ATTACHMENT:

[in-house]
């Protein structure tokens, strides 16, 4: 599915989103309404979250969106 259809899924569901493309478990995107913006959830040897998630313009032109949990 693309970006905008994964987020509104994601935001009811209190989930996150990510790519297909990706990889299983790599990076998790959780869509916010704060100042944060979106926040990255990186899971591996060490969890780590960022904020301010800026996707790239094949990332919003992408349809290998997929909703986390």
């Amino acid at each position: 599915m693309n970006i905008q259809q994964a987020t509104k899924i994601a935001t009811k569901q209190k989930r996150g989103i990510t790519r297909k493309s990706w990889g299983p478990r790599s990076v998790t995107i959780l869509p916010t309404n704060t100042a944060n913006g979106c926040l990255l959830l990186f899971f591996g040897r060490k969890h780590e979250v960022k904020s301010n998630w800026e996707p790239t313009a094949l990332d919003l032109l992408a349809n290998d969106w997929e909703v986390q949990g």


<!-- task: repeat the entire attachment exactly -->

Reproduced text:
[in-house]
């Protein structure tokens, strides 16, 4: 599915989103309404979250969106 259809899924569901493309478990995107913006959830040897998630313009032109949990 693309970006905008994964987020509104994601935001009811209190989930996150990510790519297909990706990889299983790599990076998790959780869509916010704060100042944060979106926040990255990186899971591996060490969890780590960022904020301010800026996707790239094949990332919003992408349809290998997929909703986390």
């Amino acid at each position: 599915m693309n970006i905008q259809q994964a987020t509104k899924i994601a935001t009811k569901q209190k989930r996150g989103i990510t790519r297909k493309s990706w990889g299983p478990r790599s990076v998790t995107i959780l869509p916010t309404n704060t100042a944060n913006g979106c926040l990255l959830l990186f899971f591996g040897r060490k969890h780590e979250v960022k904020s301010n998630w800026e996707p790239t313009a094949l990332d919003l032109l992408a349809n290998d969106w997929e909703v986390q949990g």